The connection between dealership and autobody shop has been strong from day one. That’s because the body shop was actually the dealership’s idea. Two years ago, a similar BMW dealership-bodyshop relationship was successful in Brisbane. When the owners of the dealership there developed their plans to open Westside BMW in Darra, about a half-hour drive away, they approached Brisbane BMW Bodyshop with a proposal. “They wanted a shop in the [Westside] area so that they could accommodate those new customers similarly,” Wiseman explains.

No. 2 Insuring Excellence

The symbiosis between Westside BMW and Westside BMW Bodyshop has meant good customer service offerings for the dealership, and frequent referrals for the body shop. In fact, record sales in some vehicle models in the past year—despite the economic turmoil—have meant even more referrals than expected for Westside.

That’s less than 40 percent of the success story, however, because the dealership opened just months before the body shop started taking clients in August 2008. But the dealership hasn’t been around that much longer than the body shop. About 60 percent of Westside’s business comes from insurance company referrals. (Westside is a “selected repairer”—similar to DRPs in the United States—for one insurance company, and a “referred repairer” for three others.)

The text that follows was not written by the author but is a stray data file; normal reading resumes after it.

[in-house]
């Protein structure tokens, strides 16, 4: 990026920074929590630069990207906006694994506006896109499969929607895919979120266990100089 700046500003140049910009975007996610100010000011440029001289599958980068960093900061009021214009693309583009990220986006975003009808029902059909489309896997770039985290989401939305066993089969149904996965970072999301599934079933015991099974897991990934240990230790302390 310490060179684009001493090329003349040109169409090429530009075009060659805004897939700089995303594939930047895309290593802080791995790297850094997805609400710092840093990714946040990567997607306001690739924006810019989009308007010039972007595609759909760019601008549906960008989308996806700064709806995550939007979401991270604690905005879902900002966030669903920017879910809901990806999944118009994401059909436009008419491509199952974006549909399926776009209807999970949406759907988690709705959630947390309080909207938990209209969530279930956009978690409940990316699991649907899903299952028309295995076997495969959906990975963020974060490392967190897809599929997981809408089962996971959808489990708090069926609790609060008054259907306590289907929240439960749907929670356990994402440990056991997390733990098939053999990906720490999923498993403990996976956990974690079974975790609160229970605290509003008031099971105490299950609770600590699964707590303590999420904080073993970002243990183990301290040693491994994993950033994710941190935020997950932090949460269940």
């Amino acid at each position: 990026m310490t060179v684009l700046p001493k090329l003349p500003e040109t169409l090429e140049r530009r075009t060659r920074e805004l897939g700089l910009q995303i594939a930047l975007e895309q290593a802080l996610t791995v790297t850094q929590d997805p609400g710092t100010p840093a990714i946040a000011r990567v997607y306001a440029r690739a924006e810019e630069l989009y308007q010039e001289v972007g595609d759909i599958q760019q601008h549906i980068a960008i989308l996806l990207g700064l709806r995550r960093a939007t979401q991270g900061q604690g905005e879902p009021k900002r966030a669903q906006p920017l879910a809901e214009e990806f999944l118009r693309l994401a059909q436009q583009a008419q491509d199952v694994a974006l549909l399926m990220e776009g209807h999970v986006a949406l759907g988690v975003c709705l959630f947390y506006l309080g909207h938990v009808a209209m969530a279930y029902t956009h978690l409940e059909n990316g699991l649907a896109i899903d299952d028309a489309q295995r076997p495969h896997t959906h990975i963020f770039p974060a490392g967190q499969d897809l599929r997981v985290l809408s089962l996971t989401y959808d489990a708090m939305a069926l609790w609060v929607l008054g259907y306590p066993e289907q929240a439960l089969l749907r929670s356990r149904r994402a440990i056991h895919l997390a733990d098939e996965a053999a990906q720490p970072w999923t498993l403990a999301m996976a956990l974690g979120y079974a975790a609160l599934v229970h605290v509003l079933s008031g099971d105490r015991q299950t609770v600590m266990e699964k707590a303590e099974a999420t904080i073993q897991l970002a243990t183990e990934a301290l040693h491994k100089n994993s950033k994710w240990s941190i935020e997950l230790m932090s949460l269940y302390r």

No.3 Discerning Customers

Between 65 and 70 percent of vehicles that come through Westside’s doors are BMWs or BMW brands like MINI Coopers. The rest of Westside’s business tends to come from prestige manufacturers, like Cadillac. “We get the high end even on the nonprestige cars,” Wiseman says. “But it’s the person’s perception of their car that matters; it may not be a luxury car, but to them, it’s their pride and joy and it needs to be repaired accordingly.”